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The Electoral College Wildcard Scenario #1: Faithless Electors
First of a three-part series about different ways a wildcard candidate could win the presidency. Be aware that each article is intentionally written using a lot of the same wording, changing only when the particular scenario calls for it, so you can compare and contrast them easier.

Earlier this month a Republican elector candidate in Georgia stated that if Donald Trump won the state he would write in another name on his ballot in the electoral college vote. After some outcry he resigned and was replaced as a potential GOP elector. Normally a one-off unhappy elector isn't a huge deal. But with both Trump and Hillary Clinton historically and mindbogglingly unpopular in the polls, could a group of electoral college voters take matters into their own hands if they didn't like the results?

While Clinton is very unpopular with the public, Democratic party loyalists seem to be happy enough with her. Trump, however, seems to be fighting not only the public and the Democrats but insiders in the Republican party as well! So for the sake of this article we'll focus on how things might turn out with him in our hypothetical situation.

The problem for Trump is that in most states he does not actually get to choose his own electors. The electors are chosen in votes or conventions by the party most of the time. For example, in Georgia the Republican electors are chosen by a party committee. What this means for Trump is that a lot of people that are supposed to vote for him in the electoral college are not handpicked Trump supporters but longtime party loyalists. Might some of them who believe Trump would be bad for the party itself refuse to put him on their ballots? And what would happen if they did? Let's play it out:

TUESDAY, NOVEMBER 8, 2016: The country has gone to the polls, holding their noses as they pull the lever! As the map behind the TV anchors get colored in we find that Donald Trump has managed to eek out a small enough margin of victory to become the 45th President of the United States. He receives 272 electoral votes to Hillary Clinton's 266 -- two more than the 270 required for victory.

In the following weeks, some Republican electors are having doubts about Trump and wonder whether they should actually vote for him. The "electoral college" never meets as a whole as some people probably picture it. They meet in the 50 states and DC and then send their votes to Washington to be counted at a later date. So none of the electors are getting togther to discuss or plan some conspiracy to rob Trump of the presidency. Each is trying to figure out their options on their own. Some may decide to uphold their pledge and vote as the people of their state decided. Others may decide to vote for someone else, thinking it won't matter if their one vote changes. One thing is certain. These are GOP loyalists, so if they do decide to change their vote it won't be to Clinton. They spend the next few weeks making a decision.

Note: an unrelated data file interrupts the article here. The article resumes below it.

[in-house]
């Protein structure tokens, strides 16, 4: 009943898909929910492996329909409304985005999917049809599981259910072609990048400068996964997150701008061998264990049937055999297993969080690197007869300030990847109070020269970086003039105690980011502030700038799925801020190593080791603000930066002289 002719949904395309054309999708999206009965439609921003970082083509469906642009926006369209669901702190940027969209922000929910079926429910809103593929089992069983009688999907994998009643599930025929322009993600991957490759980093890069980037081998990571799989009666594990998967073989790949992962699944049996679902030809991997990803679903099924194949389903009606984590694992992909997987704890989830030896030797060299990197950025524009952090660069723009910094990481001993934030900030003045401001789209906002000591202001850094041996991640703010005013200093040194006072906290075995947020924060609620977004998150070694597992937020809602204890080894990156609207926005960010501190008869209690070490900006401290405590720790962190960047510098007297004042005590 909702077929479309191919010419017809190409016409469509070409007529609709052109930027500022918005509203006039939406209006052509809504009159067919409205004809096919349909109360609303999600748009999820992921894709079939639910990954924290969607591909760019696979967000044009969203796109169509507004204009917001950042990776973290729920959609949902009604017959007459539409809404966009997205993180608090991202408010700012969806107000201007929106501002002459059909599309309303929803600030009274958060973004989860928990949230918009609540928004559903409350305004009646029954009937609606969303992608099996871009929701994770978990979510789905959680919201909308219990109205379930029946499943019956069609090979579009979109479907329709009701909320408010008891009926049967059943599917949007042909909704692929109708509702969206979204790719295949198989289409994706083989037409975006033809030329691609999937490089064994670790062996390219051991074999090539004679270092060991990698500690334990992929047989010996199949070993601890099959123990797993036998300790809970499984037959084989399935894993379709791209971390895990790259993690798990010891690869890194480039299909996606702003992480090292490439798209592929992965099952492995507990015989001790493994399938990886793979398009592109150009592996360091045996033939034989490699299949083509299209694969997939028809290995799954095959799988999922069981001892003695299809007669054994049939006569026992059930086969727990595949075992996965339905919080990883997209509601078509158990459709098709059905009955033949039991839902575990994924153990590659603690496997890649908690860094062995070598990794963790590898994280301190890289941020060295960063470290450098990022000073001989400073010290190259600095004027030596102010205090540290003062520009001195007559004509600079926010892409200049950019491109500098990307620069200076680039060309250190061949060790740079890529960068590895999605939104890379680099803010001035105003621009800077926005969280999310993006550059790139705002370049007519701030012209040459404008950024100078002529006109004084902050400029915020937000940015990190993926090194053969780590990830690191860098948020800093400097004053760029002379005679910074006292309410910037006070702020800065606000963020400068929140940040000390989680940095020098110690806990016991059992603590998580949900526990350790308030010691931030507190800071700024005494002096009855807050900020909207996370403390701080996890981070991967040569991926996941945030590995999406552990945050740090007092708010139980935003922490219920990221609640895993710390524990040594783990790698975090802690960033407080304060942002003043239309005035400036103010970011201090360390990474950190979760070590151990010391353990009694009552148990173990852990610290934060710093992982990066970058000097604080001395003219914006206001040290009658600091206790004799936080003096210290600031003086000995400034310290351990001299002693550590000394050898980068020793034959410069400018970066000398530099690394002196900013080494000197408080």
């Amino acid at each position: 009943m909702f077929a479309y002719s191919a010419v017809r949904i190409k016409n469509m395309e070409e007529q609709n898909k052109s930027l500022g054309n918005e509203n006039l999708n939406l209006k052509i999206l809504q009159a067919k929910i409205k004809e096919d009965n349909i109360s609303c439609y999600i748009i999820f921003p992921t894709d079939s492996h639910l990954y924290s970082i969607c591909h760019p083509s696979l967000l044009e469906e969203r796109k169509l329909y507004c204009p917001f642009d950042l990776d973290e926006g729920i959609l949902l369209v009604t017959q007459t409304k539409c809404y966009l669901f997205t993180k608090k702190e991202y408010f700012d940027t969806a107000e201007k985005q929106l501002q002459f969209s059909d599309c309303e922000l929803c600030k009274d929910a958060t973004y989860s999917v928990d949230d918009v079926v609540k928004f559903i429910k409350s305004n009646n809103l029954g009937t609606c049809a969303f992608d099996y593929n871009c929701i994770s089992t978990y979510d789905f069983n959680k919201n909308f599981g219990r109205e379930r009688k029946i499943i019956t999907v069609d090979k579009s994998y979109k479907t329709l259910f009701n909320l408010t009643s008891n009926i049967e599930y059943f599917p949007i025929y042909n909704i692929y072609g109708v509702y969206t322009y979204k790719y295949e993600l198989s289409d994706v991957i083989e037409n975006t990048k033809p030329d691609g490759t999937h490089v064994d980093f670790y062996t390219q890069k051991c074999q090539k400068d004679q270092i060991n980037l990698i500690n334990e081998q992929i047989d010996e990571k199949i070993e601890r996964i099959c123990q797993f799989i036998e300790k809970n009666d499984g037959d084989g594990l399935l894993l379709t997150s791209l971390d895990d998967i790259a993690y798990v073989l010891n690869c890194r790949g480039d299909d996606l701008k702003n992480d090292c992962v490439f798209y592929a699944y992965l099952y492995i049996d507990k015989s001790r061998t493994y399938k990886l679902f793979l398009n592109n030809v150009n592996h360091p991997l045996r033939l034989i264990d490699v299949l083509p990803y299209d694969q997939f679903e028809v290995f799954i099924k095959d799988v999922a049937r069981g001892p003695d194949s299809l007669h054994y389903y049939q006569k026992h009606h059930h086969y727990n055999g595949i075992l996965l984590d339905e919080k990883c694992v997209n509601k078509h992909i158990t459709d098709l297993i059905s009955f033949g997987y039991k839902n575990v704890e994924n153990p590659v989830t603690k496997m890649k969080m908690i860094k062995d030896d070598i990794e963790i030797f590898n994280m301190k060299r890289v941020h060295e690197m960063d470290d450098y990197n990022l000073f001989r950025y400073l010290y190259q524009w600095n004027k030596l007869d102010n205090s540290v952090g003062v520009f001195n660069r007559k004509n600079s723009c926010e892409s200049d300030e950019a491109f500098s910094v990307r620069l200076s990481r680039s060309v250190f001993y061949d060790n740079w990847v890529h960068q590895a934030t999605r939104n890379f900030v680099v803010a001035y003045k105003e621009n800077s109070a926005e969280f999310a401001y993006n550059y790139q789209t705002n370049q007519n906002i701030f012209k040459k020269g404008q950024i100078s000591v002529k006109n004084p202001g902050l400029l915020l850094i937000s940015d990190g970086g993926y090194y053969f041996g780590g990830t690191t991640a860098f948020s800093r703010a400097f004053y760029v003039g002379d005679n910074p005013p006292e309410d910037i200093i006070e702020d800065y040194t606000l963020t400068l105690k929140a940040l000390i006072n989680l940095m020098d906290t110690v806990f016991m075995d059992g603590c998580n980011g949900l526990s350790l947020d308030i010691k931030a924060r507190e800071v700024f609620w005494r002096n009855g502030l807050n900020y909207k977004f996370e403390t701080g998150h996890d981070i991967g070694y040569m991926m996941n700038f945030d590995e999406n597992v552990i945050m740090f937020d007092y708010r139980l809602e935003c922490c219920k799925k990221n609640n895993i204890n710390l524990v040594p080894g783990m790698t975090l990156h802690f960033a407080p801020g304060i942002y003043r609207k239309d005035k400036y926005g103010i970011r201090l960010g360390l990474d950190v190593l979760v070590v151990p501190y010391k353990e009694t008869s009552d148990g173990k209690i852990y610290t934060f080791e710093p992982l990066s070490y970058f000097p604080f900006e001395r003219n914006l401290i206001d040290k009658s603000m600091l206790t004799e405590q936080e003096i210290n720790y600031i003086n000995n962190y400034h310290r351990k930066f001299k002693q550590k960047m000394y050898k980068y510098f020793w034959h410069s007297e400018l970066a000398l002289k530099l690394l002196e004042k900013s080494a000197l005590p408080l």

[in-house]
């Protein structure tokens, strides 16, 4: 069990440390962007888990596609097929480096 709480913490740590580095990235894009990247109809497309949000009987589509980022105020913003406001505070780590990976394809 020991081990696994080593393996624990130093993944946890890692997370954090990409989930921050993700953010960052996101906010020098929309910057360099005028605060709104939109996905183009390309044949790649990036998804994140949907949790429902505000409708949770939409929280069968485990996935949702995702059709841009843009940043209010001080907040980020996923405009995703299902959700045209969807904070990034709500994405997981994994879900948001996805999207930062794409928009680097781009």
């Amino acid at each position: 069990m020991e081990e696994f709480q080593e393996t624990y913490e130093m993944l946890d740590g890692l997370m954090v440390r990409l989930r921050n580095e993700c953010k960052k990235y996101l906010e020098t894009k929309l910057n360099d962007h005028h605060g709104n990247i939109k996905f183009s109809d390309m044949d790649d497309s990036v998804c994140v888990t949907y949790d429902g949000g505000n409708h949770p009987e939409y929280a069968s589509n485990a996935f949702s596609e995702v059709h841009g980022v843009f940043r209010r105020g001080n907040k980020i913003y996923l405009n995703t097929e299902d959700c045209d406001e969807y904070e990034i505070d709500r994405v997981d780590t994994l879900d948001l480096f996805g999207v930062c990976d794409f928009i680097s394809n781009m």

MONDAY, DECEMBER 19, 2016: The 538 electors from around the country meet with the other electors from their home state in a place determined by the state legislature (usually somewhere in the state capital city). There they each cast one vote for president and one vote for vice president. Four Republicans in separate states end of going faithless:

A Texas elector casts a vote for Ted Cruz for president and Mike Pence for vice president.
A Georgia elector casts a vote for Marco Rubio for president and Pence for vice president.
An Indiana elector flips their ballot with Pence for president and Trump for vice president
An Idaho elector casts a vote for Cruz for president and Pence for vice president.

In the four rooms where these votes have taken place there may be some angry people, but these states don't have laws in place to remove the rouge electors so the votes stand. And after all, they say, this person's one vote doesn't change anything. The counting of electoral votes doesn't usually register as a media-worthy event so no one is immediately aware of what has happened. In Texas, someone in charge decides to send out a press release about the vote not being exactly as expected. Cable news goes nuts with the story, happily trumpeting that Trump will have only 271 votes in the final count. The announcement stuns government employees in Georgia, Indiana, and Idaho who quickly reveal they too had a faithless elector. The media is in full on shock now. Networks break into their regular coverage to report that Donald Trump lost four of his electors bringing his total to under the threshold needed to win the presidency. They hastily find experts to tell the nation what all this means.